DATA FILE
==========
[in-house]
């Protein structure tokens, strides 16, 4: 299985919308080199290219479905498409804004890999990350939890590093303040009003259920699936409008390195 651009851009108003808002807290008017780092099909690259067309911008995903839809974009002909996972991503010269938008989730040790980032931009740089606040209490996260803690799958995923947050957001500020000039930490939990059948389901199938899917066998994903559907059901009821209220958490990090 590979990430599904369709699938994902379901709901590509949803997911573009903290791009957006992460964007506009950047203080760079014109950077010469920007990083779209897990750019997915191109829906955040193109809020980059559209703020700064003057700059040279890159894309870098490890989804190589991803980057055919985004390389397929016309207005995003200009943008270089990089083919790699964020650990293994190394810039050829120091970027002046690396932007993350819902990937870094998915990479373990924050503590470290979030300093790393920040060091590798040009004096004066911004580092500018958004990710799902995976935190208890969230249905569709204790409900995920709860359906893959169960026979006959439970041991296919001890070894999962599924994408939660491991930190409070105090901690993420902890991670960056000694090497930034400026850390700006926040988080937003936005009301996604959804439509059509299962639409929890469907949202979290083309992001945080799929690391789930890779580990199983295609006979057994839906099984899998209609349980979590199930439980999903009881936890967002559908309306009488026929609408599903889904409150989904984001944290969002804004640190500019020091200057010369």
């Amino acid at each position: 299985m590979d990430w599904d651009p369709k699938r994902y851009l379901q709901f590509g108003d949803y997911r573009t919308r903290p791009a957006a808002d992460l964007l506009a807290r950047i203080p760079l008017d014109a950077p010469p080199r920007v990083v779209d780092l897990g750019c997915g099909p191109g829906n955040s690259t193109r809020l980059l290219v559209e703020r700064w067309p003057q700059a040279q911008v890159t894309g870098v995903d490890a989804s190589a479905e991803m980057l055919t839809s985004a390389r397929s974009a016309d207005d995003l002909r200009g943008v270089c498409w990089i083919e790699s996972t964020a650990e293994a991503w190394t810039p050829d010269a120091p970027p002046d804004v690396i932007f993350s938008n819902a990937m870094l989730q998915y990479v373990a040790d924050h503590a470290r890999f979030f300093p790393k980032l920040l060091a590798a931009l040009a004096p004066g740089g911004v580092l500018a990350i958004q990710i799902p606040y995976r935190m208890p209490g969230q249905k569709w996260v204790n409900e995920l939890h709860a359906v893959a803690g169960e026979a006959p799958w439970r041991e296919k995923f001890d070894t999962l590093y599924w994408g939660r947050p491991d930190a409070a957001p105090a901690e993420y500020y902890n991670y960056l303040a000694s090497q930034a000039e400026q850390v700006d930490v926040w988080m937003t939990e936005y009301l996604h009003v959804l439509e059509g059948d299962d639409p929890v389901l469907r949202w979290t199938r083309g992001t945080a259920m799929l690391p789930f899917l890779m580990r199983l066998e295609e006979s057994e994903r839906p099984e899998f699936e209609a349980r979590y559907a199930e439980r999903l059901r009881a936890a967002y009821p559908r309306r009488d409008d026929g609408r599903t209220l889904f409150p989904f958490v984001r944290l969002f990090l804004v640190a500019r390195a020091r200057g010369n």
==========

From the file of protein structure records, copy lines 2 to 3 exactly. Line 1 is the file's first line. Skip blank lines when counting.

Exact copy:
């Protein structure tokens, strides 16, 4: 299985919308080199290219479905498409804004890999990350939890590093303040009003259920699936409008390195 651009851009108003808002807290008017780092099909690259067309911008995903839809974009002909996972991503010269938008989730040790980032931009740089606040209490996260803690799958995923947050957001500020000039930490939990059948389901199938899917066998994903559907059901009821209220958490990090 590979990430599904369709699938994902379901709901590509949803997911573009903290791009957006992460964007506009950047203080760079014109950077010469920007990083779209897990750019997915191109829906955040193109809020980059559209703020700064003057700059040279890159894309870098490890989804190589991803980057055919985004390389397929016309207005995003200009943008270089990089083919790699964020650990293994190394810039050829120091970027002046690396932007993350819902990937870094998915990479373990924050503590470290979030300093790393920040060091590798040009004096004066911004580092500018958004990710799902995976935190208890969230249905569709204790409900995920709860359906893959169960026979006959439970041991296919001890070894999962599924994408939660491991930190409070105090901690993420902890991670960056000694090497930034400026850390700006926040988080937003936005009301996604959804439509059509299962639409929890469907949202979290083309992001945080799929690391789930890779580990199983295609006979057994839906099984899998209609349980979590199930439980999903009881936890967002559908309306009488026929609408599903889904409150989904984001944290969002804004640190500019020091200057010369």
């Amino acid at each position: 299985m590979d990430w599904d651009p369709k699938r994902y851009l379901q709901f590509g108003d949803y997911r573009t919308r903290p791009a957006a808002d992460l964007l506009a807290r950047i203080p760079l008017d014109a950077p010469p080199r920007v990083v779209d780092l897990g750019c997915g099909p191109g829906n955040s690259t193109r809020l980059l290219v559209e703020r700064w067309p003057q700059a040279q911008v890159t894309g870098v995903d490890a989804s190589a479905e991803m980057l055919t839809s985004a390389r397929s974009a016309d207005d995003l002909r200009g943008v270089c498409w990089i083919e790699s996972t964020a650990e293994a991503w190394t810039p050829d010269a120091p970027p002046d804004v690396i932007f993350s938008n819902a990937m870094l989730q998915y990479v373990a040790d924050h503590a470290r890999f979030f300093p790393k980032l920040l060091a590798a931009l040009a004096p004066g740089g911004v580092l500018a990350i958004q990710i799902p606040y995976r935190m208890p209490g969230q249905k569709w996260v204790n409900e995920l939890h709860a359906v893959a803690g169960e026979a006959p799958w439970r041991e296919k995923f001890d070894t999962l590093y599924w994408g939660r947050p491991d930190a409070a957001p105090a901690e993420y500020y902890n991670y960056l303040a000694s090497q930034a000039e400026q850390v700006d930490v926040w988080m937003t939990e936005y009301l996604h009003v959804l439509e059509g059948d299962d639409p929890v389901l469907r949202w979290t199938r083309g992001t945080a259920m799929l690391p789930f899917l890779m580990r199983l066998e295609e006979s057994e994903r839906p099984e899998f699936e209609a349980r979590y559907a199930e439980r999903l059901r009881a936890a967002y009821p559908r309306r009488d409008d026929g609408r599903t209220l889904f409150p989904f958490v984001r944290l969002f990090l804004v640190a500019r390195a020091r200057g010369n």